Article Text

  1. S. Nguyen1,
  2. K. Nugent1,
  3. M. Otahbachi1,
  4. C. Roonsritong1,
  5. A. Kumar1,
  6. G. Meyerrose1,
  7. L. A. Jenkins1
  1. 1Department of Internal Medicine, Texas Tech Univeristy Health Science Center, Lubbock, TX.


Purpose Left ventricular apical ballooning (LVAB) is characterized by cardiac wall motion abnormalities involving the apex and midventricular segments in absence of obstructive coronary disease. It is easily mistaken for acute MI because it presents with symptoms mimicking acute MI. We report several cases with atypical clinical presentations and complicated hospital courses to better describe this recently reported cardiomyopathy.

Methods We analyzed medical records from patients who were diagnosed with an acute MI and then later found to have normal coronary vessels on cardiac catheterization. The data abstracted include (1) details of the inciting event, (2) ECG changes, (3) cardiac enzyme levels, (4) echocardiogram results, and (5) details of the hospital course. We included only patients with characteristic wall motion abnormalities involving the apex and/or midventricular segments and no evidence of obstructive coronary disease.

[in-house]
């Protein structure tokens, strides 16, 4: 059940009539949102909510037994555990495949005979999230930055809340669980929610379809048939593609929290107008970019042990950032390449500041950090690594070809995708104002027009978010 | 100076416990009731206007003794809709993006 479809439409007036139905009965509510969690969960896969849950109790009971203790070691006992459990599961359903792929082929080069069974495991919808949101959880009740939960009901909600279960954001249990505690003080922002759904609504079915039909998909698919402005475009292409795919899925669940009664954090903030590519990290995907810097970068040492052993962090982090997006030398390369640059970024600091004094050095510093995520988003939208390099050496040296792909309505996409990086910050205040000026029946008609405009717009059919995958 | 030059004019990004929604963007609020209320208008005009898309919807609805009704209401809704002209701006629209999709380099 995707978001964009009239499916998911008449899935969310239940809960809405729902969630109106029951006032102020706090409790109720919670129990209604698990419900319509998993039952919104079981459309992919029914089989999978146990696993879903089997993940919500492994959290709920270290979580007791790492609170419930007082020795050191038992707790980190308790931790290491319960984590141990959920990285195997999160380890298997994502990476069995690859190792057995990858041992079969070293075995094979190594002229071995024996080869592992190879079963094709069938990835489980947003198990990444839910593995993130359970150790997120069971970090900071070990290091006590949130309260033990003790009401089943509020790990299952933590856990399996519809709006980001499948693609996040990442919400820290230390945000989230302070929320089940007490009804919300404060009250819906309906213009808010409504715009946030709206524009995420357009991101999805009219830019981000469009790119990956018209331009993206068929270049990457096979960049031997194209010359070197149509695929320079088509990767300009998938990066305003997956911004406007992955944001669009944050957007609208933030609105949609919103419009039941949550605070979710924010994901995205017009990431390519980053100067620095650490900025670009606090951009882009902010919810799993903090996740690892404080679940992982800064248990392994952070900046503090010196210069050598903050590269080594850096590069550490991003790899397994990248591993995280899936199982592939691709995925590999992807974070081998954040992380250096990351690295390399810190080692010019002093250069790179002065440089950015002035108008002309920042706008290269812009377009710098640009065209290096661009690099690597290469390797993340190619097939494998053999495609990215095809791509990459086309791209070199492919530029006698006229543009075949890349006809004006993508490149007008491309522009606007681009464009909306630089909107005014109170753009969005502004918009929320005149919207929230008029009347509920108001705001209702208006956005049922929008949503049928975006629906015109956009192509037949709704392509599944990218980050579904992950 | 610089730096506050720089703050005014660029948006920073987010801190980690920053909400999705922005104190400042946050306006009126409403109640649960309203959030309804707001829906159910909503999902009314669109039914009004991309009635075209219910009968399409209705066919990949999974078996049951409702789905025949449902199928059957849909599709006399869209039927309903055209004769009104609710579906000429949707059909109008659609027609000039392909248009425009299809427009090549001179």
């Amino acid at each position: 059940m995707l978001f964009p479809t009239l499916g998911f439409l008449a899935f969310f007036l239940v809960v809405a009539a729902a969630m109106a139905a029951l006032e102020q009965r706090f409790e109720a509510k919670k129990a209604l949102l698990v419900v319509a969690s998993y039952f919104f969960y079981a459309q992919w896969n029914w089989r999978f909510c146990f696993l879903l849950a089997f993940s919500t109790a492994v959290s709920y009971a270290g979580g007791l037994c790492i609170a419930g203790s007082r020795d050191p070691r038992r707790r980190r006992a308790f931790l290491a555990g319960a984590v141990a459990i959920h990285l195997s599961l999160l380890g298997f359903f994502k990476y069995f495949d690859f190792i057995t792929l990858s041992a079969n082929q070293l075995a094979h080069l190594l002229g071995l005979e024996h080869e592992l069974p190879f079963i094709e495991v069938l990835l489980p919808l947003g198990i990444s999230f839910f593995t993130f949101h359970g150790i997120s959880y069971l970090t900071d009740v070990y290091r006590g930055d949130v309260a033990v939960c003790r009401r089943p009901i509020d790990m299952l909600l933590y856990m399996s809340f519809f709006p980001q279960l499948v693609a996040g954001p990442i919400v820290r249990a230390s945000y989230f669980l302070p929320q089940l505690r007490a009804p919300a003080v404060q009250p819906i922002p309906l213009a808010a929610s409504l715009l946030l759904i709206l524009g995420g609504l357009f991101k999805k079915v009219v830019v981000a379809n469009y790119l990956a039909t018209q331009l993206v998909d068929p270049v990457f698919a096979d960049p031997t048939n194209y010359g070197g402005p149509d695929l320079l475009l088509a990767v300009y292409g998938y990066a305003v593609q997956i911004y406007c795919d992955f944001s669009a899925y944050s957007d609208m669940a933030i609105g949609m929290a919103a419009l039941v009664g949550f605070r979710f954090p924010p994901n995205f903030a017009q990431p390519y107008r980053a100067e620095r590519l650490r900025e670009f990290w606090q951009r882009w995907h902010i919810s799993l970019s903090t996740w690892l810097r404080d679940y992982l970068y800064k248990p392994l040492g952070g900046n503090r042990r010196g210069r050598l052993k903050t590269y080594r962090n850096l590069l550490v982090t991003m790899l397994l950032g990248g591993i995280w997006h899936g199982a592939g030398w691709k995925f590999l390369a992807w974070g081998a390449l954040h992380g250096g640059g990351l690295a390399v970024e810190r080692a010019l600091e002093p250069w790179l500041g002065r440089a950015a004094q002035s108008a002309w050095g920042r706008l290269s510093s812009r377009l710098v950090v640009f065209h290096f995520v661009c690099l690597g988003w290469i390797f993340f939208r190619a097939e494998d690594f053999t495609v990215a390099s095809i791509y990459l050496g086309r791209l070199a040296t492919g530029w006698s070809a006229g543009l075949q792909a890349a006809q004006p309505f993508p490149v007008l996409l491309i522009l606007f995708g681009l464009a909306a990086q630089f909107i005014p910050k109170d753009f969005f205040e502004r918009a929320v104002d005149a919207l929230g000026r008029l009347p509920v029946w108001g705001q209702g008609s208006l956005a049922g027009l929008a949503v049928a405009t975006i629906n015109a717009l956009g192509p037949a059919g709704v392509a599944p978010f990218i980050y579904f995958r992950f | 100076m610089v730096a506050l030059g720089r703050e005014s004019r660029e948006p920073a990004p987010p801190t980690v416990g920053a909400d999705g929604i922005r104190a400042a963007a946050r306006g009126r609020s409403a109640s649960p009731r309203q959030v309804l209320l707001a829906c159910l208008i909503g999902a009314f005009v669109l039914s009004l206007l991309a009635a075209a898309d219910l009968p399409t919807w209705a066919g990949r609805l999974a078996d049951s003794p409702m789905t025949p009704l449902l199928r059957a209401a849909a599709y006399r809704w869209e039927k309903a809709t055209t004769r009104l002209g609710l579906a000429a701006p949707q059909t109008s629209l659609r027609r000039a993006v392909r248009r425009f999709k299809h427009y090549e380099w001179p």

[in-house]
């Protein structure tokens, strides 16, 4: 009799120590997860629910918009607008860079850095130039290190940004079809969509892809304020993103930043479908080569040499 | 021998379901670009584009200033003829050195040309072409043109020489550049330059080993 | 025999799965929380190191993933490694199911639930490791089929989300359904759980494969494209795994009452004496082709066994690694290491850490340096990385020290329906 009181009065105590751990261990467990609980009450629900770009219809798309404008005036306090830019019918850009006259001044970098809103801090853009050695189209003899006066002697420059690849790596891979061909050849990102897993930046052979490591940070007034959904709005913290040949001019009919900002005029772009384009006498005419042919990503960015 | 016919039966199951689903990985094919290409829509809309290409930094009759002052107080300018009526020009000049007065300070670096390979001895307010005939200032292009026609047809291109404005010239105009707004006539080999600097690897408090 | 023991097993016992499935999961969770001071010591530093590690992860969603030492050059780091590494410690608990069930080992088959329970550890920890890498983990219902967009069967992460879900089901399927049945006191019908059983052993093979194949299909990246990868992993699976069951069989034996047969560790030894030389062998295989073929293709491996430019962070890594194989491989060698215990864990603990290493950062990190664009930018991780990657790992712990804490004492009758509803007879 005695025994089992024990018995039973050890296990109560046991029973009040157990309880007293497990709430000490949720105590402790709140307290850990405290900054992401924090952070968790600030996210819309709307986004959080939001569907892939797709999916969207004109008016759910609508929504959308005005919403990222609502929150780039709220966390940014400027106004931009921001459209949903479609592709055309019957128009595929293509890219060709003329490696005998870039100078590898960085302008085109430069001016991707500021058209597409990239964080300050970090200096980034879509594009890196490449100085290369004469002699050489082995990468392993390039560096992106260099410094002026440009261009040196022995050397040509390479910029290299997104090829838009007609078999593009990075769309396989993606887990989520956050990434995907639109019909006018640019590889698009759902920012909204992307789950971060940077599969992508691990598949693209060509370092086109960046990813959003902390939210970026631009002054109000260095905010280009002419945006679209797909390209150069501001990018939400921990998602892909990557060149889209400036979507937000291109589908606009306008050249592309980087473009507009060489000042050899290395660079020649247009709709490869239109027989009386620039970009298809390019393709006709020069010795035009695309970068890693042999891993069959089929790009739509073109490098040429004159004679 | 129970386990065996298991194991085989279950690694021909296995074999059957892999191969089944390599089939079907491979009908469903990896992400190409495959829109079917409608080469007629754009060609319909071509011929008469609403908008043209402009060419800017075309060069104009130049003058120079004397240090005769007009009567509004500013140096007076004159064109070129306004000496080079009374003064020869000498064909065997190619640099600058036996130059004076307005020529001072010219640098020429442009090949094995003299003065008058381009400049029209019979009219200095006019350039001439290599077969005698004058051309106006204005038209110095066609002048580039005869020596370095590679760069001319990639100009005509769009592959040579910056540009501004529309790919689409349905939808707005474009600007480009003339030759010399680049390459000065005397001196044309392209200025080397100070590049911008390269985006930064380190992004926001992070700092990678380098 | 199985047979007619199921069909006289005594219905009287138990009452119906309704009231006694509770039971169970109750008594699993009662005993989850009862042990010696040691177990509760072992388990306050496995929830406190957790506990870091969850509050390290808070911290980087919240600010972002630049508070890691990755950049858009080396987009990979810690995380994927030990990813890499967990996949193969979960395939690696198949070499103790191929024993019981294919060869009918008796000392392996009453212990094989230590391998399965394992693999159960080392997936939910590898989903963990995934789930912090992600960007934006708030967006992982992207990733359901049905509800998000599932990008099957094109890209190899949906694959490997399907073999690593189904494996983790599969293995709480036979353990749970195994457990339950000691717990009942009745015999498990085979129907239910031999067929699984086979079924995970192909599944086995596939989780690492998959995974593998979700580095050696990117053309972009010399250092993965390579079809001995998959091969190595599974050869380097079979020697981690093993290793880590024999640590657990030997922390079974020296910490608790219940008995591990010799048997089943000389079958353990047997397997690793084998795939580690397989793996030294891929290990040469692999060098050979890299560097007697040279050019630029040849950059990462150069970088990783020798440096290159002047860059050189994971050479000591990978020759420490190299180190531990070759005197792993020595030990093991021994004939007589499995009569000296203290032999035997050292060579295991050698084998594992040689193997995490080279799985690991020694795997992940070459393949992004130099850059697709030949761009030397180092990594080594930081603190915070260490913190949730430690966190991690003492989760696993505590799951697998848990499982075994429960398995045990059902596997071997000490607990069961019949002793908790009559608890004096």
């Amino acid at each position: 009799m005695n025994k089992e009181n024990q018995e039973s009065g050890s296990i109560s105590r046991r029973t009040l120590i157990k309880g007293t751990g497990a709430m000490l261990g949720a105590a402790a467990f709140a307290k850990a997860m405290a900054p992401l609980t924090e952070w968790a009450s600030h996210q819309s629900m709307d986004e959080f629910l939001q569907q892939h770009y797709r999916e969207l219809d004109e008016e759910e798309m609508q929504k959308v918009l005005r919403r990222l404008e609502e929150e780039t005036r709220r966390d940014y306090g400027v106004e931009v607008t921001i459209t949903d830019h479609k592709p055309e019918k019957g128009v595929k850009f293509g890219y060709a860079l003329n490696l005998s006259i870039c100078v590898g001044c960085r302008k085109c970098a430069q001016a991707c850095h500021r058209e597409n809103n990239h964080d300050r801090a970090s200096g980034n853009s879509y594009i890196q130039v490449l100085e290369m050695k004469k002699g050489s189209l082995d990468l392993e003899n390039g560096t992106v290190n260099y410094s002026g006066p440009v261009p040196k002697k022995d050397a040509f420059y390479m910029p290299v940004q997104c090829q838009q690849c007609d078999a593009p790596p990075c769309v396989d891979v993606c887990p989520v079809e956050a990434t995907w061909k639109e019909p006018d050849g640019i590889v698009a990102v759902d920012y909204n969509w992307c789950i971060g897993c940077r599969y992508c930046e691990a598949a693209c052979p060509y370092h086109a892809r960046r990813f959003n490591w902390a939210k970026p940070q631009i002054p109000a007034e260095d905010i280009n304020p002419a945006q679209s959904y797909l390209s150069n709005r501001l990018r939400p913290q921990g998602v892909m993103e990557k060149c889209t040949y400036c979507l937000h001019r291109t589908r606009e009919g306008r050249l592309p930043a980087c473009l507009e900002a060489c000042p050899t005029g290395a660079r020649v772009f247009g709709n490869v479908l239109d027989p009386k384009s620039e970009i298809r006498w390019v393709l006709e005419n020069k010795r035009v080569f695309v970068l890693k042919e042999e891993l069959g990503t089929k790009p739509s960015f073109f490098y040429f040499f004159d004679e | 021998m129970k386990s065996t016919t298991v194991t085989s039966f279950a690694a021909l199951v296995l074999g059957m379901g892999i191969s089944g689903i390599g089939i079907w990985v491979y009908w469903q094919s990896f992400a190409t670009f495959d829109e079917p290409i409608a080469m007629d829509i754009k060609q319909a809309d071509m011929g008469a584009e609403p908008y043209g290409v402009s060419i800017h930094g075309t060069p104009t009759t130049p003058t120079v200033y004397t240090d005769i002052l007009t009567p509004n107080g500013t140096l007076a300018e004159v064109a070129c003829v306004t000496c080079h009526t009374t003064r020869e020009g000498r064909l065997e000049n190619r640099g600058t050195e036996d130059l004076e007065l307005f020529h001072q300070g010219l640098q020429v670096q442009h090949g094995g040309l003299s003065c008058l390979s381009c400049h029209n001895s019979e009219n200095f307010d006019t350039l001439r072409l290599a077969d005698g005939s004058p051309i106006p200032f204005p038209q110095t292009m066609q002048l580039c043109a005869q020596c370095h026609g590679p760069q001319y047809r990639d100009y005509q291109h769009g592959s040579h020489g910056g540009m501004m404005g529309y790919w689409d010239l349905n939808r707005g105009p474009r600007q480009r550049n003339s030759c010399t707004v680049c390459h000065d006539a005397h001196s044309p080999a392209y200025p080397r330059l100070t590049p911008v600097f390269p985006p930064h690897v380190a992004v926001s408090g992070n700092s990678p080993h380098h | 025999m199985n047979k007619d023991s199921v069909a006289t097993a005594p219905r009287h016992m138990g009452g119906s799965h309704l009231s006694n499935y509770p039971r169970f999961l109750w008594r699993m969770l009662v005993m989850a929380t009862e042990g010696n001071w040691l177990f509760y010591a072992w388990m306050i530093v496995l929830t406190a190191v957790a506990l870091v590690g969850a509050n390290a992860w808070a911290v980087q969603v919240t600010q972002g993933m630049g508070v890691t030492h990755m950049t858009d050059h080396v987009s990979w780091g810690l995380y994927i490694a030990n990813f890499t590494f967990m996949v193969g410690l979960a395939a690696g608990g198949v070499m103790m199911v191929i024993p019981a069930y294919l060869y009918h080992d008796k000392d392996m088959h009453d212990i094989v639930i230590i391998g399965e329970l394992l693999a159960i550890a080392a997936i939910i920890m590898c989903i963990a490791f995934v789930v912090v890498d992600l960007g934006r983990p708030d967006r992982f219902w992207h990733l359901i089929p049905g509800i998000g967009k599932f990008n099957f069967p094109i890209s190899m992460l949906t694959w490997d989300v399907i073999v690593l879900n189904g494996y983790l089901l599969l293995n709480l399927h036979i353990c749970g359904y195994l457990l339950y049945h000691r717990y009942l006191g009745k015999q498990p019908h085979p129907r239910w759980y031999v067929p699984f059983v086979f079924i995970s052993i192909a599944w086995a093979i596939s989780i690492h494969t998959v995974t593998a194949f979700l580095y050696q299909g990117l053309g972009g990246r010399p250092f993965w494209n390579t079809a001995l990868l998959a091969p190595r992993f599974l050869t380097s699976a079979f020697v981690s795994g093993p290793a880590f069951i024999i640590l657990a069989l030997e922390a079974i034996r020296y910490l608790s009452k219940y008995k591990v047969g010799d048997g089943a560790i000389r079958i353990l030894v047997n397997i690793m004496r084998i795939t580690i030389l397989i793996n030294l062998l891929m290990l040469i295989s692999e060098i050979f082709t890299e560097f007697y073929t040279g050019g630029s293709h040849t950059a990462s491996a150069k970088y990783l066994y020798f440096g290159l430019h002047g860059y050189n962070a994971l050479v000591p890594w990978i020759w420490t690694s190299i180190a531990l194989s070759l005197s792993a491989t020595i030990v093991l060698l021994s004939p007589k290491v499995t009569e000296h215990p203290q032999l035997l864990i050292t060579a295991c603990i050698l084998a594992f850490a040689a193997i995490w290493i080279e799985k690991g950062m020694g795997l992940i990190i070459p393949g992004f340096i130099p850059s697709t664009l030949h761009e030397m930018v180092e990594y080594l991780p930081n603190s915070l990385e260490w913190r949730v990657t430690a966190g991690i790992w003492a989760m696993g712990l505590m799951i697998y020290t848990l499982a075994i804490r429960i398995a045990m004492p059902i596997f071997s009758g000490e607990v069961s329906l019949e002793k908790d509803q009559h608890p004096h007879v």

Results We identified five cases, all female, with an age range of 48 to74. One case presented after extensive abdominal surgery, one to the ER with chest pain, one after physical threat to life, one post-cardiac arrest, and one after a dobutamine stress test. All patients were evaluated for acute MI. They had either ST segment elevation (3/5), elevated troponin T levels, or both. Two patients had nonspecific ECG changes. The troponin T levels ranged from 0.15 to 0.93 ng/mL. Catheterization revealed patent epicardial coronary vessels and left ventricular apical dyskinesis or akinesis and normal or hypercontractile midventricular or basal segments. The wall motion abnormalities resolved spontaneously within a few days as documented by echocardiography. Three patients had complicated courses. The lengths of stay ranged from 2 to 18 days. All survived.

Conclusion Our patients demonstrate that LVAB syndrome can occur in diverse clinical settings that usually involve significant stress, emotional or disease related. Only one patient had a typical outpatient presentation with chest pain. In addition, three patients had complicated hospital courses. Clinicians need to maintain a high index of suspicion to identify these patients. Echocardiography is an important screening tool.

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